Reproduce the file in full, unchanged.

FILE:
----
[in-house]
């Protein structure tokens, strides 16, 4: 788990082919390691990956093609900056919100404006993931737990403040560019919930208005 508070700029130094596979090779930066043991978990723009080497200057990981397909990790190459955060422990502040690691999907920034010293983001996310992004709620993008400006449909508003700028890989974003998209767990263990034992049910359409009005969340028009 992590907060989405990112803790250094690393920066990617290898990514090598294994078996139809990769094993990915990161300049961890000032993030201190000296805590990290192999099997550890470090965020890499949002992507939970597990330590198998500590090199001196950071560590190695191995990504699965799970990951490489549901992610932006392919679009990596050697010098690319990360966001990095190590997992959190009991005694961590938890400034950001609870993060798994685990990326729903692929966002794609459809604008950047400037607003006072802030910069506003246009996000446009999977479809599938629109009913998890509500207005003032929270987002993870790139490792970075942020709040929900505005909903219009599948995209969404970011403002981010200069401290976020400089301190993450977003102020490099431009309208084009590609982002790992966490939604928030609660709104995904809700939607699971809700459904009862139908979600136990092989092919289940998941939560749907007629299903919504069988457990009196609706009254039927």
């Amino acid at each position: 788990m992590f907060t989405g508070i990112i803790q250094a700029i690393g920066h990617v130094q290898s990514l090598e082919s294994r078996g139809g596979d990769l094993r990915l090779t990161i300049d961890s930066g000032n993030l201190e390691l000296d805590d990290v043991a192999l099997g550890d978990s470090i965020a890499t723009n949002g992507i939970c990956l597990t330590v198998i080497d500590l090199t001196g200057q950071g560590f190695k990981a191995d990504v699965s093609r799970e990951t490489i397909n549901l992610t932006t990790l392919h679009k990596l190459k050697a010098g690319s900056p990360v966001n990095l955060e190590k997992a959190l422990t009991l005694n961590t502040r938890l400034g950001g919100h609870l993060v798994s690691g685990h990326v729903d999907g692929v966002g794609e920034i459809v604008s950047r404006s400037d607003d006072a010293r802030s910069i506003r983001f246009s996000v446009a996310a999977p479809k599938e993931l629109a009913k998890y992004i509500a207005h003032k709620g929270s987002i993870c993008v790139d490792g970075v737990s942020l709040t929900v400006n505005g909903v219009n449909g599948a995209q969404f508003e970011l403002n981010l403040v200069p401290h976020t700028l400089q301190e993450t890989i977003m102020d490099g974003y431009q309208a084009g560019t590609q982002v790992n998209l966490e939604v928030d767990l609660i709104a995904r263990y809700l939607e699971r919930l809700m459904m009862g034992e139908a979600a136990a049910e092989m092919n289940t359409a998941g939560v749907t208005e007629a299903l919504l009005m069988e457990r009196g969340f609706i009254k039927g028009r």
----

[in-house]
């Protein structure tokens, strides 16, 4: 788990082919390691990956093609900056919100404006993931737990403040560019919930208005 508070700029130094596979090779930066043991978990723009080497200057990981397909990790190459955060422990502040690691999907920034010293983001996310992004709620993008400006449909508003700028890989974003998209767990263990034992049910359409009005969340028009 992590907060989405990112803790250094690393920066990617290898990514090598294994078996139809990769094993990915990161300049961890000032993030201190000296805590990290192999099997550890470090965020890499949002992507939970597990330590198998500590090199001196950071560590190695191995990504699965799970990951490489549901992610932006392919679009990596050697010098690319990360966001990095190590997992959190009991005694961590938890400034950001609870993060798994685990990326729903692929966002794609459809604008950047400037607003006072802030910069506003246009996000446009999977479809599938629109009913998890509500207005003032929270987002993870790139490792970075942020709040929900505005909903219009599948995209969404970011403002981010200069401290976020400089301190993450977003102020490099431009309208084009590609982002790992966490939604928030609660709104995904809700939607699971809700459904009862139908979600136990092989092919289940998941939560749907007629299903919504069988457990009196609706009254039927």
């Amino acid at each position: 788990m992590f907060t989405g508070i990112i803790q250094a700029i690393g920066h990617v130094q290898s990514l090598e082919s294994r078996g139809g596979d990769l094993r990915l090779t990161i300049d961890s930066g000032n993030l201190e390691l000296d805590d990290v043991a192999l099997g550890d978990s470090i965020a890499t723009n949002g992507i939970c990956l597990t330590v198998i080497d500590l090199t001196g200057q950071g560590f190695k990981a191995d990504v699965s093609r799970e990951t490489i397909n549901l992610t932006t990790l392919h679009k990596l190459k050697a010098g690319s900056p990360v966001n990095l955060e190590k997992a959190l422990t009991l005694n961590t502040r938890l400034g950001g919100h609870l993060v798994s690691g685990h990326v729903d999907g692929v966002g794609e920034i459809v604008s950047r404006s400037d607003d006072a010293r802030s910069i506003r983001f246009s996000v446009a996310a999977p479809k599938e993931l629109a009913k998890y992004i509500a207005h003032k709620g929270s987002i993870c993008v790139d490792g970075v737990s942020l709040t929900v400006n505005g909903v219009n449909g599948a995209q969404f508003e970011l403002n981010l403040v200069p401290h976020t700028l400089q301190e993450t890989i977003m102020d490099g974003y431009q309208a084009g560019t590609q982002v790992n998209l966490e939604v928030d767990l609660i709104a995904r263990y809700l939607e699971r919930l809700m459904m009862g034992e139908a979600a136990a049910e092989m092919n289940t359409a998941g939560v749907t208005e007629a299903l919504l009005m069988e457990r009196g969340f609706i009254k039927g028009r």